Patriots Defeat Houston, will Face Ravens for AFC Crown

New England Patriots quarterback Tom Brady won his 17th playoff game, breaking former 49ers quarterback Joe Montana's record for the most postseason wins, as the Patriots defeated the Houston Texans 41-28 at New England on Sunday, setting up next Sunday's showdown and rematch with Ray Lewis's Baltimore Ravens in the AFC championship game. 

The Patriots will host the Ravens -- and linebacker Lewis -- at Gillette Stadium in a rematch of last year's AFC championship game in which the Patriots eked out a win when Baltimore kicker Billy Cundiff missed a chip-shot 32-yard field goal in the game's closing seconds that would have tied the game. The Ravens had chances to win the game outright (Ravens quarterback Joe Flacco appeared to find wide receiver Lee Evans in the endzone for a game-winning touchdown, which was ruled incomplete and not even reviewed) before falling 23-20. Baltimore now has a new kicker, rookie Justin Tucker, who booted a game-winning 47-yard field goal in the second overtime period on Saturday against the Denver Broncos at Denver. 

On Sunday, Brady threw for 344 yards against the Texans and Shane Vereen, the standout speedster from Cal, scored three touchdowns, two of them on receptions, for New England. Patriots tight end Rob Gronkowski, though, left the game when he re-injured his forearm and is out for the rest of the playoffs.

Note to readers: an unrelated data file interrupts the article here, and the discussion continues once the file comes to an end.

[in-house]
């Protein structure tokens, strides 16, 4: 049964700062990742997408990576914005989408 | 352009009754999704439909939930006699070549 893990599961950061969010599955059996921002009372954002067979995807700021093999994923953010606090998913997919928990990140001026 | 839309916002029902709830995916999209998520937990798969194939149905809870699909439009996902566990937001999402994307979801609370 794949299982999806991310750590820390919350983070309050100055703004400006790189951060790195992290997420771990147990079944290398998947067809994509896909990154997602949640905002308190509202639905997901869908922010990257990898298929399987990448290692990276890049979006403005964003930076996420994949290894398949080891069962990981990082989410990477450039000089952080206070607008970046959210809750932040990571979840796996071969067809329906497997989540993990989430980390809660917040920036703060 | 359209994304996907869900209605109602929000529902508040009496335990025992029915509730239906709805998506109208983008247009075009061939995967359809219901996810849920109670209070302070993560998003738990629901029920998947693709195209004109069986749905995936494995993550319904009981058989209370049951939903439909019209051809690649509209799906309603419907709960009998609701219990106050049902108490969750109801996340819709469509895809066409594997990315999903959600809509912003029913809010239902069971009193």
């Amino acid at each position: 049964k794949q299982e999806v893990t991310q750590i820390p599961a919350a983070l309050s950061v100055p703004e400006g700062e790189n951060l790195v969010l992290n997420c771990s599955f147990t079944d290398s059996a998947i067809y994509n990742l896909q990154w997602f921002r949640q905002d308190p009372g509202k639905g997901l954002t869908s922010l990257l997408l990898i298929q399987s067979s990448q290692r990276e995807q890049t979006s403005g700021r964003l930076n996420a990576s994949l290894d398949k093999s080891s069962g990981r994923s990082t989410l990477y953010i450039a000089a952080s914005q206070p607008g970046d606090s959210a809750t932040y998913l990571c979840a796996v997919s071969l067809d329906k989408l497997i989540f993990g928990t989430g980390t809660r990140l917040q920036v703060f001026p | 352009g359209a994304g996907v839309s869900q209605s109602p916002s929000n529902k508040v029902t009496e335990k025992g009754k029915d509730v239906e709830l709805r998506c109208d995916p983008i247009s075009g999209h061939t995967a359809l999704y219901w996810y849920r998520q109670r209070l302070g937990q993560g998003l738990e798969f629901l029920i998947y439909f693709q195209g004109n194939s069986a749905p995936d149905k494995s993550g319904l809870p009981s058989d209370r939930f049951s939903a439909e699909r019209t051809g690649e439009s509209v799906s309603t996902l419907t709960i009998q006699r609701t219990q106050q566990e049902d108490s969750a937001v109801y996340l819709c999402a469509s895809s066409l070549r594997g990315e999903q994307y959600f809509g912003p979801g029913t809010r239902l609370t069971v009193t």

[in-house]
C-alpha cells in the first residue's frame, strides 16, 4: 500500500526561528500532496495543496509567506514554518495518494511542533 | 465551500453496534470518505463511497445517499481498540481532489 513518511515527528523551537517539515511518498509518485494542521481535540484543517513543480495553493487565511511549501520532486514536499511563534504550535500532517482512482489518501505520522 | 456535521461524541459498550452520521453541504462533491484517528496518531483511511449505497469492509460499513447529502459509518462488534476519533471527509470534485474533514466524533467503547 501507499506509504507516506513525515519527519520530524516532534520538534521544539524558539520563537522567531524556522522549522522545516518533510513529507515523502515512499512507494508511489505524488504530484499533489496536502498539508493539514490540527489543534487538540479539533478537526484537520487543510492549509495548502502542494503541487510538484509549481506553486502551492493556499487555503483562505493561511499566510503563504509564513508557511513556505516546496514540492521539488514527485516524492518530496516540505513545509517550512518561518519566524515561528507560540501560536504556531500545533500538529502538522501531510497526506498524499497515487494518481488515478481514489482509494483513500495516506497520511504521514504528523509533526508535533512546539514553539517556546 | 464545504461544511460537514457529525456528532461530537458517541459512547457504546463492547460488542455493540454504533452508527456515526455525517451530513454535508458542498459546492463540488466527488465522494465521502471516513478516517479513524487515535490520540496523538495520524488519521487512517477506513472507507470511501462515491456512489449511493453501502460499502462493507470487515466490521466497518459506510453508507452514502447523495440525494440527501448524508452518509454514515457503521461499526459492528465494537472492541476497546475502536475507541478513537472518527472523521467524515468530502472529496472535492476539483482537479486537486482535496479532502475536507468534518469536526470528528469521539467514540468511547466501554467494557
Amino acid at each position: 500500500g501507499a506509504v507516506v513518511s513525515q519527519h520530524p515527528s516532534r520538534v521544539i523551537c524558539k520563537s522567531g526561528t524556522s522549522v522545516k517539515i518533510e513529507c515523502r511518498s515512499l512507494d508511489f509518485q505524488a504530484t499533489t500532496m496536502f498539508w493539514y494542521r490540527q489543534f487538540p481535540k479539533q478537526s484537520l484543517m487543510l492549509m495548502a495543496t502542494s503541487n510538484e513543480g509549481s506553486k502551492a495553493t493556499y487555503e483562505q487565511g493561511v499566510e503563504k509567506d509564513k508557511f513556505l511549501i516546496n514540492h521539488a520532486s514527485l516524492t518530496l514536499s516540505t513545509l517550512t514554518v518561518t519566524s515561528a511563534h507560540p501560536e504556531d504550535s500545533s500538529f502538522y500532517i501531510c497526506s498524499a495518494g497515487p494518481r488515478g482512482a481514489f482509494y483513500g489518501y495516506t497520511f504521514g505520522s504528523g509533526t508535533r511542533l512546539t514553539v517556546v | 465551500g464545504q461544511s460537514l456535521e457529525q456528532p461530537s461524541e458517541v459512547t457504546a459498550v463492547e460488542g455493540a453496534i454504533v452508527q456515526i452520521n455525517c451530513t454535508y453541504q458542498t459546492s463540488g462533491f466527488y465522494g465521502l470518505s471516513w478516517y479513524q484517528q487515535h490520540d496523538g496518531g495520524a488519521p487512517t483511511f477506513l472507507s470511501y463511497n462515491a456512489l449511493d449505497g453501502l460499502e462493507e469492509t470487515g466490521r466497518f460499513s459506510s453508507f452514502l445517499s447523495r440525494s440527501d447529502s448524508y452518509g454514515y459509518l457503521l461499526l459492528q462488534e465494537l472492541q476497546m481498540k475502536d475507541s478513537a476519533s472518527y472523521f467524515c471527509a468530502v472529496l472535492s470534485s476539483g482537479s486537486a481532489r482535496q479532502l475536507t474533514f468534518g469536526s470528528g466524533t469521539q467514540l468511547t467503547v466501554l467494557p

This will also be the second consecutive year in which both Harbaugh brothers will have opportunities to take their respective teams to the Super Bowl. Jim Harbaugh's San Francisco 49ers will play at Atlanta next Sunday while John Harbaugh's Ravens will play New England. 

Last year, both Harbaughs lost in their respective divisional championship games. 

There will be a lot at stake -- and high drama -- next Sunday.

It could be Lewis's last game, as the linebacker has said he will retire after this season.

And Brady and Patriots head coach Bill Belichick will look to go to their sixth Super Bowl together. They have won three titles, but have not won a Super Bowl title since 2004. 






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